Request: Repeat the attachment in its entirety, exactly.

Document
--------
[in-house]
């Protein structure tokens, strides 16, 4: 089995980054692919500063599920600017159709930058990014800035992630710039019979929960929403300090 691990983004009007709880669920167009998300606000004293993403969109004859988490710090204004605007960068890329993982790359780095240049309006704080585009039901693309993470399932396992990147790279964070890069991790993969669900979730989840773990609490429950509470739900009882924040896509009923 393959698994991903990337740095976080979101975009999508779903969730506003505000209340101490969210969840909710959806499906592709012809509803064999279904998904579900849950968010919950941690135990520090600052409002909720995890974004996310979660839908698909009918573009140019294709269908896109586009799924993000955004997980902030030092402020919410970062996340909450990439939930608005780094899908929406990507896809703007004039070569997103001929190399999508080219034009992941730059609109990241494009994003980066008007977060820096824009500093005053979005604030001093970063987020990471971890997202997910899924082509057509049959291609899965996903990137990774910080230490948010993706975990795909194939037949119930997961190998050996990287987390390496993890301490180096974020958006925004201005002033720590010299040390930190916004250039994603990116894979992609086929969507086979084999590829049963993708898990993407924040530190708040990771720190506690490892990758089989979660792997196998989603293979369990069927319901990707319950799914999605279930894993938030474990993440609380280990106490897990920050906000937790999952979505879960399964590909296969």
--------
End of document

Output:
[in-house]
């Protein structure tokens, strides 16, 4: 089995980054692919500063599920600017159709930058990014800035992630710039019979929960929403300090 691990983004009007709880669920167009998300606000004293993403969109004859988490710090204004605007960068890329993982790359780095240049309006704080585009039901693309993470399932396992990147790279964070890069991790993969669900979730989840773990609490429950509470739900009882924040896509009923 393959698994991903990337740095976080979101975009999508779903969730506003505000209340101490969210969840909710959806499906592709012809509803064999279904998904579900849950968010919950941690135990520090600052409002909720995890974004996310979660839908698909009918573009140019294709269908896109586009799924993000955004997980902030030092402020919410970062996340909450990439939930608005780094899908929406990507896809703007004039070569997103001929190399999508080219034009992941730059609109990241494009994003980066008007977060820096824009500093005053979005604030001093970063987020990471971890997202997910899924082509057509049959291609899965996903990137990774910080230490948010993706975990795909194939037949119930997961190998050996990287987390390496993890301490180096974020958006925004201005002033720590010299040390930190916004250039994603990116894979992609086929969507086979084999590829049963993708898990993407924040530190708040990771720190506690490892990758089989979660792997196998989603293979369990069927319901990707319950799914999605279930894993938030474990993440609380280990106490897990920050906000937790999952979505879960399964590909296969």